Wednesday, December 31, 2008

Dental Clinic Portraits

I had the pleasure of working with Winston Churchill Dental clinic in November and December. We made portraits of the 13 staff members there, both singly and in groups.

Careful scheduling of this project was required, as the portraits were made at their clinic during a regular workday. The dental clinic has an adjoining physiotherapy clinic, and we set up our portable photography studio in its space.

Each staff member at the dental clinic had her portrait schedule coordinated with her work schedule. Each was assigned a time to sit down for makeup and hair styling with Marie or Virginia from Beauty on the Go, and then various times to appear on the set to have their portraits made.

Everyone was good spirited and cooperative, which made the day a lot of fun. Here are a few of the portraits.

_MG_9872-421x520Dr. Kate Bazydlo co-owns the clinic.

_MG_8755-421x520Mark is Kate's husband, her business partner, a physiotherapist, and manages both clinics.

_MG_9995-421x520Kate and Mark's daughter Caroline found her way into one of the pictures, naturally!

_MG_9307-421x520Thomas, like his brother Mark, is a physiotherapist.

_mg_0210-421x520 Monica is a dental hygienist.

_mg_9468-421x520 Andrea is an office administrator.

COMP_TWO_final-800px The whole team - click the pic for a closer view!

You can see more of these portraits at Winston Churchill Dental's web site. Go the the "Smile Squad" section, and click on the names.

Picture vs. 1000 Words ?

I have been working on some new product ideas for 2009.

Here is an example of one: artfully integrating your portrait with a personal choice of text. The composite could be made into a poster, or included as an element in an album.

The striking face here belongs to gorgeous Caroline. The photo is from a model portfolio photo shoot back in May 2006. Makeup was by Marie of Beauty on the Go.

This needs to be seen big, so please click on the thumbnail.

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Saturday, September 27, 2008

It's Christmas Boudoir Season

This week I completed photography for two clients, both of whom will be surprising their beaus with gifts of boudoir albums at Christmastime.  It is tricky to post photos from these sessions, since I don't want to spoil anyone's surprise!

The photographs that I made for E were carefully lit fine art style portraits, including figure studies which imply more than they show.  There are several takes from E's session that are sufficiently anonymous to post.  The printing style will that we will use for her album will be desaturated and tinted similar to these:

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Compared with E's album, C's album will include images that are much looser and more informal, with some fashion oriented portraits, and some nudes that are more revealing while still being artful, tasteful, and beautiful.  Whereas E's session was all about studio lighting, C wanted to use daylight only, occasionally supplemented with portable flash.  Finding takes which showed neither C's face nor any recognizable clothing was, well, nearly impossible.  But with some blurring, I can show you these:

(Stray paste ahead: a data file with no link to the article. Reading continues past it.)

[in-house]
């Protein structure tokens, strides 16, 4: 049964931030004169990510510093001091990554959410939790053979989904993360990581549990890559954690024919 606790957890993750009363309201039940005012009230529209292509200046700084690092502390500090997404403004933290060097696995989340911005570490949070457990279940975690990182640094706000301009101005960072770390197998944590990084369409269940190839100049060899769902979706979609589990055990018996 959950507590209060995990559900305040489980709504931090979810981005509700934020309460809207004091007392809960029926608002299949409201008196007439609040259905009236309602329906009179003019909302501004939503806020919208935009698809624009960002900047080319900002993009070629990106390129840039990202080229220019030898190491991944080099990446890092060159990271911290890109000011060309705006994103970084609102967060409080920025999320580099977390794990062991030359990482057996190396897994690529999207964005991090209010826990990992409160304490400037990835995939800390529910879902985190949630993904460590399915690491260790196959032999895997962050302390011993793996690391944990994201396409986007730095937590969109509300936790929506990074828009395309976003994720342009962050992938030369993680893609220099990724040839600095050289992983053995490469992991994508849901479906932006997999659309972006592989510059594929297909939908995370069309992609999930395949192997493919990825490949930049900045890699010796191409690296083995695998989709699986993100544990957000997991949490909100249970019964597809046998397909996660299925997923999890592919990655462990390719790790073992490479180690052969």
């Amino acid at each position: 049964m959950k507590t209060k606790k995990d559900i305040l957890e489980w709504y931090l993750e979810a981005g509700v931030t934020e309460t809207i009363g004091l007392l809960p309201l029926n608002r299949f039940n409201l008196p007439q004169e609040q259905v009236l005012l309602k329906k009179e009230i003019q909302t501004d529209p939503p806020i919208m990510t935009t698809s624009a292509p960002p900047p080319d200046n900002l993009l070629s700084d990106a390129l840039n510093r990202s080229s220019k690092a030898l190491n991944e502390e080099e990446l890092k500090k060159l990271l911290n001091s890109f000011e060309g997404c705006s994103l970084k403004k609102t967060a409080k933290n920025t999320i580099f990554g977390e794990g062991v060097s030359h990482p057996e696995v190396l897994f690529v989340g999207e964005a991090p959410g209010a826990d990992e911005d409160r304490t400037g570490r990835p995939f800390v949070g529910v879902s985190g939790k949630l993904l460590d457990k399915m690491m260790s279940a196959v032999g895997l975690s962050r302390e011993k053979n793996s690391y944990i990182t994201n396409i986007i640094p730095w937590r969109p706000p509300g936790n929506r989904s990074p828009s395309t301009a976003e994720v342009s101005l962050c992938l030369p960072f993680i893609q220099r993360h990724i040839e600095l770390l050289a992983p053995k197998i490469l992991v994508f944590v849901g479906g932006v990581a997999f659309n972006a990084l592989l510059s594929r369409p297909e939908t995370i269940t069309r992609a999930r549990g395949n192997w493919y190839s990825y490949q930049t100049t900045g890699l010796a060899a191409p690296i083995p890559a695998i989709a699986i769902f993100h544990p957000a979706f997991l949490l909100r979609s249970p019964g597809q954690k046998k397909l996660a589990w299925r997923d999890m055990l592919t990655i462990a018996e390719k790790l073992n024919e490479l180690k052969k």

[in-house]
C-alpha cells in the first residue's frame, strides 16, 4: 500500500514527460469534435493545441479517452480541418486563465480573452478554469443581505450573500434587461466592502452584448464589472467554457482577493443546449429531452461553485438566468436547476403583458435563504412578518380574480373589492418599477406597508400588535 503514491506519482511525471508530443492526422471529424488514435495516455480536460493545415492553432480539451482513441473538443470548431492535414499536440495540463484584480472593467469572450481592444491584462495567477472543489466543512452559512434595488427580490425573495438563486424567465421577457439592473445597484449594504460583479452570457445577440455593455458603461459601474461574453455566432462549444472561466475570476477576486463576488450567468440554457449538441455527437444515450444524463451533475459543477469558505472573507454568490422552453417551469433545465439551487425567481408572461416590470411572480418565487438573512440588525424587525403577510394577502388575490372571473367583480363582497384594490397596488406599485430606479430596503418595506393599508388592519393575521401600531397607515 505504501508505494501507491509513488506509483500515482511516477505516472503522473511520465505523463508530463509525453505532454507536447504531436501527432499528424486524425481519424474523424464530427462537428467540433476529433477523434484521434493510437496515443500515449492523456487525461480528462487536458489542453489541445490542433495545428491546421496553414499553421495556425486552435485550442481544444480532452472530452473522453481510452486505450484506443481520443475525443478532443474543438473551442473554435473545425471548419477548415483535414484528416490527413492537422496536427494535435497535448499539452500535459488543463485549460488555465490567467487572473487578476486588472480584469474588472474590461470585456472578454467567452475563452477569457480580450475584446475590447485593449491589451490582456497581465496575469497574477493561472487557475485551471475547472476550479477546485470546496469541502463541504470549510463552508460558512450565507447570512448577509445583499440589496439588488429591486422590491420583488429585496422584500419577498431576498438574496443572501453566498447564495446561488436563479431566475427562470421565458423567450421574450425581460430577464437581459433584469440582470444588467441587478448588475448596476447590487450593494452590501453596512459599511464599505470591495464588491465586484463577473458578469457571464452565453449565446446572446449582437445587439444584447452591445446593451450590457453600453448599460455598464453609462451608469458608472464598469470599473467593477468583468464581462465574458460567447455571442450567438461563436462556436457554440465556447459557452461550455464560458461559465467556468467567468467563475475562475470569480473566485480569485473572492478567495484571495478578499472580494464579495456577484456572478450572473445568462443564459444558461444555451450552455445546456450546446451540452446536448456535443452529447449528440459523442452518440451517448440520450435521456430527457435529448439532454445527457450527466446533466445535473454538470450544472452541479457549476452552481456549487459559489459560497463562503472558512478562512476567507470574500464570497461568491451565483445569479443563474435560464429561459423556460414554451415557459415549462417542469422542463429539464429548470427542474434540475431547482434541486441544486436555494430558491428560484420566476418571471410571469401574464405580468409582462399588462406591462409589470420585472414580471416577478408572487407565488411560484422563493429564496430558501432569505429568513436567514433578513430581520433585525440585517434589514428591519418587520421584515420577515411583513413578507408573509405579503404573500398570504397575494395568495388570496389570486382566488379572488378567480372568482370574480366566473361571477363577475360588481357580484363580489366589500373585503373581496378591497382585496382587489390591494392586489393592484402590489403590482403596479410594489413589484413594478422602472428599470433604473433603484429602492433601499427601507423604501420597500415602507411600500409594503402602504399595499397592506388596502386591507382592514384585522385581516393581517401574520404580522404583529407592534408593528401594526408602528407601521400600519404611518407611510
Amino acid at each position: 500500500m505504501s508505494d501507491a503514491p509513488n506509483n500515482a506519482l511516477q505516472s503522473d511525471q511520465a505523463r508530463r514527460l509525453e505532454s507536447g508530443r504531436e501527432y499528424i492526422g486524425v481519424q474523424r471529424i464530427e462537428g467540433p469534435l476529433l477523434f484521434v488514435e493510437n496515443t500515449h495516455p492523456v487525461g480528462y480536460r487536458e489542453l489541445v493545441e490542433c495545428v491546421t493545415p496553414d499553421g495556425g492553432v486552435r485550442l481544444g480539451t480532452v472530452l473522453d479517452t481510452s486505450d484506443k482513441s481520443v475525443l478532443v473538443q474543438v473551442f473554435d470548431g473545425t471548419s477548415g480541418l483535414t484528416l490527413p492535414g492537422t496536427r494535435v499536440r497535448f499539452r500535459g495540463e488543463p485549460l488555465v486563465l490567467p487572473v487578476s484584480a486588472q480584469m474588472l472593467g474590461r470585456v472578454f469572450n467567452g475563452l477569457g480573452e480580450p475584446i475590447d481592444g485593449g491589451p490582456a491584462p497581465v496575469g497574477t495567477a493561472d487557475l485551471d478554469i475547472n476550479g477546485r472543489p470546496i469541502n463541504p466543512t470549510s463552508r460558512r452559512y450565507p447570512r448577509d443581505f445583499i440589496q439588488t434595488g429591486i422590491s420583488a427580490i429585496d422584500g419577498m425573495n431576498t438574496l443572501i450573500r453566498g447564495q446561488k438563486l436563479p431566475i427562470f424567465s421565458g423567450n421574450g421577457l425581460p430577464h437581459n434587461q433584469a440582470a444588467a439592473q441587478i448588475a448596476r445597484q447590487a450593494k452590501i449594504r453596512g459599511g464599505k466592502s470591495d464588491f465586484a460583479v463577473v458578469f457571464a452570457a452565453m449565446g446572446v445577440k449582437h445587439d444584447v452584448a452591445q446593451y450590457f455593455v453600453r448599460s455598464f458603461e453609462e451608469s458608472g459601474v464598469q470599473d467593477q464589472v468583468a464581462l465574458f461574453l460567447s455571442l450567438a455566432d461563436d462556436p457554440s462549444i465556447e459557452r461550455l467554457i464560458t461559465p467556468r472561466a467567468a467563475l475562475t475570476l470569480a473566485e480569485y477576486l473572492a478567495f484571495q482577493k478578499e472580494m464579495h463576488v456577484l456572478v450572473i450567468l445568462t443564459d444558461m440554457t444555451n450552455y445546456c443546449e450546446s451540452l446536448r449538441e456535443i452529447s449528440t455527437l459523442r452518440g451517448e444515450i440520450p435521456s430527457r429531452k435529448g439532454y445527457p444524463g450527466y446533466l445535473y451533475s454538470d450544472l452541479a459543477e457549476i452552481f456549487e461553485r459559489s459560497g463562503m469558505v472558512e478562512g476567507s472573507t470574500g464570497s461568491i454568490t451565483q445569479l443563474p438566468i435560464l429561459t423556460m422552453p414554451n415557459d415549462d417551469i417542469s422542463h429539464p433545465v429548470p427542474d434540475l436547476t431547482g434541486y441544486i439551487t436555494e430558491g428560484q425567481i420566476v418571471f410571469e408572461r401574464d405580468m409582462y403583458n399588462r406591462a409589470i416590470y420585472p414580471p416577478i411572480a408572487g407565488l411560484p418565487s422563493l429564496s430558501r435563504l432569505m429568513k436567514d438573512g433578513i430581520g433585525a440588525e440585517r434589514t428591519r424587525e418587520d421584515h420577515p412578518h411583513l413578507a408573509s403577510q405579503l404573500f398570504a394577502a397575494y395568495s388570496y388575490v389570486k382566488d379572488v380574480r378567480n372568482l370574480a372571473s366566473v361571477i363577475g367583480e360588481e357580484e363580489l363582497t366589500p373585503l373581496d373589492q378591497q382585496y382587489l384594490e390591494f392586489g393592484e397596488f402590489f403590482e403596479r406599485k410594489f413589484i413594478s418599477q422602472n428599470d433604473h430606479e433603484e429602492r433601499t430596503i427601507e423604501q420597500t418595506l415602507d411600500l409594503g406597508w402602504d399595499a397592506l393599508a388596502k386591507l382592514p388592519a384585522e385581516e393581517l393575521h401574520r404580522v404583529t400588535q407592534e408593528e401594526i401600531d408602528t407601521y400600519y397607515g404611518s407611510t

Lumacraft-3656 Lumacraft-3801  Lumacraft-4131

I look forward to sharing more images from the portrait sessions of these lovely clients after Christmas, when the veils of secrecy can be lifted.

Sunday, September 21, 2008

In the News

As I mentioned in a July posting, one of my sidelines is freelance press photography. Here are some pics from last week's assignments.

Dr. Alan Wolfelt is a noted author and grief counsellor. He has appeared on the Orpah Winfrey Show and the Larry King Show. On Thursday evening, he signed his books and gave a lecture at the Royal Botanical Gardens.

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Thirty minutes after making the above image, I was at JMichaels' newly renovated store at Mapleview Mall. There the company was running a fashion show (or in their words, a "wardrobing event") to present its fall collection to local clients.

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Press photography is in some ways more challenging than wedding photography. You go into an environment that is usually unfamiliar, uncontrolled, and photographically difficult, carrying minimal equipment. You are given a very brief time window in which you must fulfill your assignment, trying in a few frames to tell whatever the story is. Then you pick up your gear and dash to the location of your next assignment. Within hours of completing photography, you must deliver the images to the assigning editor. With it being press, no major post-production corrections are allowed, so it has to be good straight out of the camera.